TORONTO (Reuters) - Canada has ramped up efforts to enforce corporate tax compliance, boosting funding for government auditors and bolstering transparency within companies, with two recent reports revealing billions of dollars in lost tax revenues every year.
The Canada Revenue Agency (CRA) released a report last week showing a corporate tax gap of up to C$11.4 billion ($8.7 billion) before audits in 2014.
A day later, the Parliamentary Budget Officer estimated a “hypothetical” figure of C$25 billion in unpaid taxes in 2016 due to Canadian corporations engaging in transactions between offshore countries. Some of the transactions were suspected of avoiding Canadian taxes by shifting profits to low or no-tax jurisdictions.
The Department of Finance told Reuters Canada’s tax gap estimates are comparable to other countries, but steps were being taken to rectify the problem. They said Bill C-82, which works to prevent the shifting of profits to low or no-tax locations, was passed as law last week.
Some recent measures, including additional funding for CRA, has resulted in 1,100 offshore audits and 50 criminal investigations linked to offshore transactions, the department said.
The government has also amended Canada’s Business Corporations Act in May 2018 to require federally incorporated corporations to maintain beneficial ownership information and be more accessible to authorities.
The government has also invested over C$1 billion in strengthening the CRA over three budgets, and earmarked an extra C$150.8 million to fund auditors over five years in the 2019 budget.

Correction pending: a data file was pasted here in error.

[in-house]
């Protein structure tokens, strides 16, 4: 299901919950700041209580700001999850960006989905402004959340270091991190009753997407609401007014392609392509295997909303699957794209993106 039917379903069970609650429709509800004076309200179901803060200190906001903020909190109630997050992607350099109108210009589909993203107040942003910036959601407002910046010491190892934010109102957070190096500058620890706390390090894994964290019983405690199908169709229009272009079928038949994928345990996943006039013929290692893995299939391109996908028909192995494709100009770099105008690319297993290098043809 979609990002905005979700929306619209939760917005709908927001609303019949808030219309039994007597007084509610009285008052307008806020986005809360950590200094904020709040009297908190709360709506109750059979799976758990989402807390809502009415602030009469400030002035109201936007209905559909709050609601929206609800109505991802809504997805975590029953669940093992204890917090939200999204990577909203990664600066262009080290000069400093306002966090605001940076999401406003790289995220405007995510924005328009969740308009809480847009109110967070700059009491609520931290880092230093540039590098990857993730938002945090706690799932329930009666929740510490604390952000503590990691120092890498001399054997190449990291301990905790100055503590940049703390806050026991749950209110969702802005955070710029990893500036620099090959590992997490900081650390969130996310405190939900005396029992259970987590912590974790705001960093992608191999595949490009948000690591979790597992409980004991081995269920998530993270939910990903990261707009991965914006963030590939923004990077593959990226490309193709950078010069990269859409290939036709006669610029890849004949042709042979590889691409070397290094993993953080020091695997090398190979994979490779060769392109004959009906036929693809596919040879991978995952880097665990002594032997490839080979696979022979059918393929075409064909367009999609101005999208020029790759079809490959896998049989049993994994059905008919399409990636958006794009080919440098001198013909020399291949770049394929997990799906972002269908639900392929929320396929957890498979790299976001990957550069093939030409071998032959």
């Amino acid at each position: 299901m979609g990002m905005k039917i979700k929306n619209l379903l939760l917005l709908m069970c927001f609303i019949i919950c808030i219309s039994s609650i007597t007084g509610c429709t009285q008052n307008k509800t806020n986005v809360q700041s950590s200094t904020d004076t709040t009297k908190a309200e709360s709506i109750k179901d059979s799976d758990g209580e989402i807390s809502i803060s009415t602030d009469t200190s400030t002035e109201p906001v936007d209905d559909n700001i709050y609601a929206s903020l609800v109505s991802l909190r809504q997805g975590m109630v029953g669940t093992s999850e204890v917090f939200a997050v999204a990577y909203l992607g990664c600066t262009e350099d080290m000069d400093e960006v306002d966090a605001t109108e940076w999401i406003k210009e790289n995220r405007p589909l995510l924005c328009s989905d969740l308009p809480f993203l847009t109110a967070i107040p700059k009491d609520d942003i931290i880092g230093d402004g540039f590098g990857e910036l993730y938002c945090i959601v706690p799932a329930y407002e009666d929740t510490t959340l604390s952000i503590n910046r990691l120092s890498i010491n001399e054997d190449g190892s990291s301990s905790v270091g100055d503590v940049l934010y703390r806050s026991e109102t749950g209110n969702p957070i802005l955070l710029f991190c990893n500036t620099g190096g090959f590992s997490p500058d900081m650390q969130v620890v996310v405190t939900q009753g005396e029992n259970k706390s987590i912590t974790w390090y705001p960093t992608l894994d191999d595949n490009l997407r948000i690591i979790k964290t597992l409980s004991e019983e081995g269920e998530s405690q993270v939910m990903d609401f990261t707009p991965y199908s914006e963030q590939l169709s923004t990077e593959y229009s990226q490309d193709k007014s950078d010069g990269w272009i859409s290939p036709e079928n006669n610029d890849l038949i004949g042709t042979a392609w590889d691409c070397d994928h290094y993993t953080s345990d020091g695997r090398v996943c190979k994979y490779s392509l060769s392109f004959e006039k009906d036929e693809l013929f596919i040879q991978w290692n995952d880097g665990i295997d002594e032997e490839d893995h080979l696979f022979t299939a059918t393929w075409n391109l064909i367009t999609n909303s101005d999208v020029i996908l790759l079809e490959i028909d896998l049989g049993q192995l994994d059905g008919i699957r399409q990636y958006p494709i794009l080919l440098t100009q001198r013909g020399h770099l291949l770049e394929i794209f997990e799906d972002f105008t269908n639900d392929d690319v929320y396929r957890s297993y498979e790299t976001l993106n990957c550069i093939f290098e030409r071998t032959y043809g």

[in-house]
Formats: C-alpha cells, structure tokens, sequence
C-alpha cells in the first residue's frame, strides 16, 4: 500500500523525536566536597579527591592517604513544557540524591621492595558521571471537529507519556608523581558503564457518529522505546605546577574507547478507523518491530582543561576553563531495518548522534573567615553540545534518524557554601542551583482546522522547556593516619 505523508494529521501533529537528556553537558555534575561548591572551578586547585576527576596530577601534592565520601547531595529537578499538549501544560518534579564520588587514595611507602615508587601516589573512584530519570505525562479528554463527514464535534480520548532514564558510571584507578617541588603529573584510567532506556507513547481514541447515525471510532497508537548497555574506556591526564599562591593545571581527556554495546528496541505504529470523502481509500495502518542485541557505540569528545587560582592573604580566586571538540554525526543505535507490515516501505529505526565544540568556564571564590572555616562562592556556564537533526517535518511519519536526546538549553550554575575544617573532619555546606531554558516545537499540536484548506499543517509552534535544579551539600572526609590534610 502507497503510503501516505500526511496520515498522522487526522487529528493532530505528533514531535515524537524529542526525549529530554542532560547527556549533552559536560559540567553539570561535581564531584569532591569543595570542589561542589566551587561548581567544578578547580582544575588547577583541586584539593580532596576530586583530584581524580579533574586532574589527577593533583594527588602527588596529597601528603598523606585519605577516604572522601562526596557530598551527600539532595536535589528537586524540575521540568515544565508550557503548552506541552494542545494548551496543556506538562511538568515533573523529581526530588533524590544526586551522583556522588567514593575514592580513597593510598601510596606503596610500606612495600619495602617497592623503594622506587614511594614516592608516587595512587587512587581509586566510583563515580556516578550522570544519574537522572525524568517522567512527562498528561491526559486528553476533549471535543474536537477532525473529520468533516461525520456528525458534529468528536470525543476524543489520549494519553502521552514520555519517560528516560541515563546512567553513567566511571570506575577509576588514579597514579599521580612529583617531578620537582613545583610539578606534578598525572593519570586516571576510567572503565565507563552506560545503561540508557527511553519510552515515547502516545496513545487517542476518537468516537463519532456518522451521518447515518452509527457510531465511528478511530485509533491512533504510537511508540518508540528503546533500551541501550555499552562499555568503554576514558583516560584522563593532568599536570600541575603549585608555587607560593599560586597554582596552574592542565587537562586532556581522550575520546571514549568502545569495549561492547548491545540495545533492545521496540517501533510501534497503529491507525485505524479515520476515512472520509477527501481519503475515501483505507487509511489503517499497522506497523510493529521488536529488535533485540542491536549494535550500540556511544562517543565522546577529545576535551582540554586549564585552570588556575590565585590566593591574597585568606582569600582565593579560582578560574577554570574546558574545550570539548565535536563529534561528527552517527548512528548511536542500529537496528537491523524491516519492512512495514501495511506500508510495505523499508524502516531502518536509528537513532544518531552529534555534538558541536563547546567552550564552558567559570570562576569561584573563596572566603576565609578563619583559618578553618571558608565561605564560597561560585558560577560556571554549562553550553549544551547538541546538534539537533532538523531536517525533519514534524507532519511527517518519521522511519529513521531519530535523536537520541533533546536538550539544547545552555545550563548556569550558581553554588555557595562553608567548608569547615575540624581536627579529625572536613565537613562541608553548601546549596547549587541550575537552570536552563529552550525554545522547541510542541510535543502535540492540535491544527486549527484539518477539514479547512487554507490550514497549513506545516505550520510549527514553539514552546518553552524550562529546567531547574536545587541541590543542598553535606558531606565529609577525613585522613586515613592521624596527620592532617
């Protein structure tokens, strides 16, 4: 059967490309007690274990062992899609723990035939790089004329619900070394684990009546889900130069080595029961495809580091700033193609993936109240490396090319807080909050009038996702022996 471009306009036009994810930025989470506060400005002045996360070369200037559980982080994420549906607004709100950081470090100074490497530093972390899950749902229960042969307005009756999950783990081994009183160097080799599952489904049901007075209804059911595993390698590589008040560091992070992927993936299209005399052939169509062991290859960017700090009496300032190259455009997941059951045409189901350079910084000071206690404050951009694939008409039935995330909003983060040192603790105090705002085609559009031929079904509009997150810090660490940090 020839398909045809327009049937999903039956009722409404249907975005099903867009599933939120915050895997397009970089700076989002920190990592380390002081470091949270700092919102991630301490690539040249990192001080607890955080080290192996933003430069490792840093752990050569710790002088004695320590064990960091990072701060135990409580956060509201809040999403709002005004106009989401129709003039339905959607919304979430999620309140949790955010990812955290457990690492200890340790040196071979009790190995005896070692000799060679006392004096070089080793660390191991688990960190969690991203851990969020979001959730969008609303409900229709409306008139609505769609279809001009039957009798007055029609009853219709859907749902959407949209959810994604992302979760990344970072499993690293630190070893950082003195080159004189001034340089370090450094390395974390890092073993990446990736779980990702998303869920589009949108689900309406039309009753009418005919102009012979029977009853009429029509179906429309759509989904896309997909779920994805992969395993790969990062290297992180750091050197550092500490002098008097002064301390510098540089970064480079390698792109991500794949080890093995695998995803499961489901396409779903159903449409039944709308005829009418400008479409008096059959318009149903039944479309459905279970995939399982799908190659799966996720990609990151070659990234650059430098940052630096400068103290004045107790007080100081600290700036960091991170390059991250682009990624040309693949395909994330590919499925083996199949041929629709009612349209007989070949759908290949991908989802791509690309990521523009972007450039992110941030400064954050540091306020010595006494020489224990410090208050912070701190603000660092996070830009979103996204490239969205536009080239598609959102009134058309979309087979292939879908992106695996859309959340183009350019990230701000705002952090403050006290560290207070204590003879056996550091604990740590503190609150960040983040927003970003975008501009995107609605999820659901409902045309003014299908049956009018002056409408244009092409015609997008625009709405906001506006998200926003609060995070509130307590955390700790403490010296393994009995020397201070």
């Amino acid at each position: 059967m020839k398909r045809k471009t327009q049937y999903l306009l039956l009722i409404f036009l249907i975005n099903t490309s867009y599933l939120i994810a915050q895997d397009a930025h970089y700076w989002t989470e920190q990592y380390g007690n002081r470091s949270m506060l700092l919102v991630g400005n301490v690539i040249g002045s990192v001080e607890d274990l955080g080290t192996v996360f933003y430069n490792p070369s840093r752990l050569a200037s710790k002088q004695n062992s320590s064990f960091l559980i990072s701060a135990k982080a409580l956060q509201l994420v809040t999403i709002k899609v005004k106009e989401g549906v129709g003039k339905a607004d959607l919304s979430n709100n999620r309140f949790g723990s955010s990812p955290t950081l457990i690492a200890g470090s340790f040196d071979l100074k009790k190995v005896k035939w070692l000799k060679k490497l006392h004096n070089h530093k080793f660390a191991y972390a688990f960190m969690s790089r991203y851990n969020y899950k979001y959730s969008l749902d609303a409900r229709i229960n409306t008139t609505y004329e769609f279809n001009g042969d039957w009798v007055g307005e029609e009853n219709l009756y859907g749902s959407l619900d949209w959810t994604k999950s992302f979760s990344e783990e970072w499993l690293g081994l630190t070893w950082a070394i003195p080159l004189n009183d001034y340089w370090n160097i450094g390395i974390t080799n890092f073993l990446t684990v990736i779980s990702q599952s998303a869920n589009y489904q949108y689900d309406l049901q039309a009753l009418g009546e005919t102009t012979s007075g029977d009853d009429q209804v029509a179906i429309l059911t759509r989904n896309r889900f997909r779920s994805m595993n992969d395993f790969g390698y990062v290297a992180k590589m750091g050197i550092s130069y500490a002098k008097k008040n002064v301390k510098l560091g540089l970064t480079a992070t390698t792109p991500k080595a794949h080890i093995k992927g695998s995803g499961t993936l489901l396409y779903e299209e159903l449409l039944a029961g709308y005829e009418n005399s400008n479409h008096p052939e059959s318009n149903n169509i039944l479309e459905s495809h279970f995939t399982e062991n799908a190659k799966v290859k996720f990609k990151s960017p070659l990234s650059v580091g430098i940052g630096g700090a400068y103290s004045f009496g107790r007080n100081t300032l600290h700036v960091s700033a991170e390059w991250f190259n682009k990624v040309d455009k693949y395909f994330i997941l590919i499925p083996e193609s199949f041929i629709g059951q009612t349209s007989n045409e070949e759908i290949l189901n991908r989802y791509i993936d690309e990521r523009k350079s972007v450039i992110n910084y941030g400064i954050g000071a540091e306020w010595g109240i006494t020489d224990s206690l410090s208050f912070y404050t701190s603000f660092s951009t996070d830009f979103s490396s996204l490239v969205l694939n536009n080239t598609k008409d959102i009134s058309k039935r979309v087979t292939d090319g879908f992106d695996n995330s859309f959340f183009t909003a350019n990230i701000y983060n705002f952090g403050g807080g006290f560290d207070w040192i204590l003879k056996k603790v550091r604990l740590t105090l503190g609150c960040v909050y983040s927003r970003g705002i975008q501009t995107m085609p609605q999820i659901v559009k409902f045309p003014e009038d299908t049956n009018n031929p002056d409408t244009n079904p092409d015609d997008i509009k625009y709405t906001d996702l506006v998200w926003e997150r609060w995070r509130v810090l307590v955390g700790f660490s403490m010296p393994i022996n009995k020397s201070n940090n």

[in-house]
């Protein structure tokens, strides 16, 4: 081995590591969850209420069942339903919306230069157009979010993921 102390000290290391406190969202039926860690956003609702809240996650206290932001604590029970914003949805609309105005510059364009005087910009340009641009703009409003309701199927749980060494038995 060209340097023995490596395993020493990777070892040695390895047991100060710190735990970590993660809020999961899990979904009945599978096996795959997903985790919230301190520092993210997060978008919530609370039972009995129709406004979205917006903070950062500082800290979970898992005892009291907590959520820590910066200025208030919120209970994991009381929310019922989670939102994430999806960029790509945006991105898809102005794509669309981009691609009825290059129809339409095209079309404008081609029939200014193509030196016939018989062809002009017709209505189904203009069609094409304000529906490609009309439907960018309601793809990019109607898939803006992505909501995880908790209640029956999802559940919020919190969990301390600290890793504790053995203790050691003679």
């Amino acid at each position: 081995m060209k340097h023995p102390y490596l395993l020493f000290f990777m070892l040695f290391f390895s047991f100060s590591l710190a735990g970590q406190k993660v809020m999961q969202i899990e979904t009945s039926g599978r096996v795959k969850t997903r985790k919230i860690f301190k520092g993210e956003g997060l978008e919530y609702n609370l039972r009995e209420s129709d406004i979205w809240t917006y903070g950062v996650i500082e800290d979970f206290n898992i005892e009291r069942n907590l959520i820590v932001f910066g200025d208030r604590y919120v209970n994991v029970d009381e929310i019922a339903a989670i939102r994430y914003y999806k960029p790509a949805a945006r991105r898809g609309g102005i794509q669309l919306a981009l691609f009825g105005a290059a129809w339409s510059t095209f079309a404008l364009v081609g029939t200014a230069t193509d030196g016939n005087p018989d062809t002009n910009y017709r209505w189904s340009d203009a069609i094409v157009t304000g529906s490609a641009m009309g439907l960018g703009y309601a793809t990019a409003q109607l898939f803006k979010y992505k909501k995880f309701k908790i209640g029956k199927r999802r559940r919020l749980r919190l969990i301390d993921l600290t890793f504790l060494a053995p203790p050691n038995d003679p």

The tax non-compliance is resulting in money for healthcare, childcare, education and green infrastructure being lost, said Toby Sanger, executive director of Canadians for Tax Fairness, a non-profit organization that advocates for progressive tax policies.
Sanger said that the proposed federal universal pharmacare program that would create a single-payer system for prescription drugs would be funded if the unpaid taxes were recovered.
Sanger recommends setting up a beneficial ownership registry for corporations to improve transparency and increase funding to fight offshore tax evasion.
Brian Kingston, vice president of international fiscal policy at the Business Council of Canada, which represents the CEOs of 150 Canadian companies, said they support the federal government’s efforts to improve beneficial ownership transparency to combat financial crimes, but it should balance the privacy of individuals and protect the competitiveness of businesses.
Reducing the complexity of the tax system by modernizing through digital tools would help in tax compliance and reduce the need for audits, Kingston added.
Jonathan Farrar, a professor of taxation at Wilfred Laurier University, Bill C-82 and strengthening transparency are steps in the right direction, but would mean “more future legal battles over the meaning of words in the legislation and the intent of the legislation.”
Reporting by Tyler Choi; Editing by Susan Thomas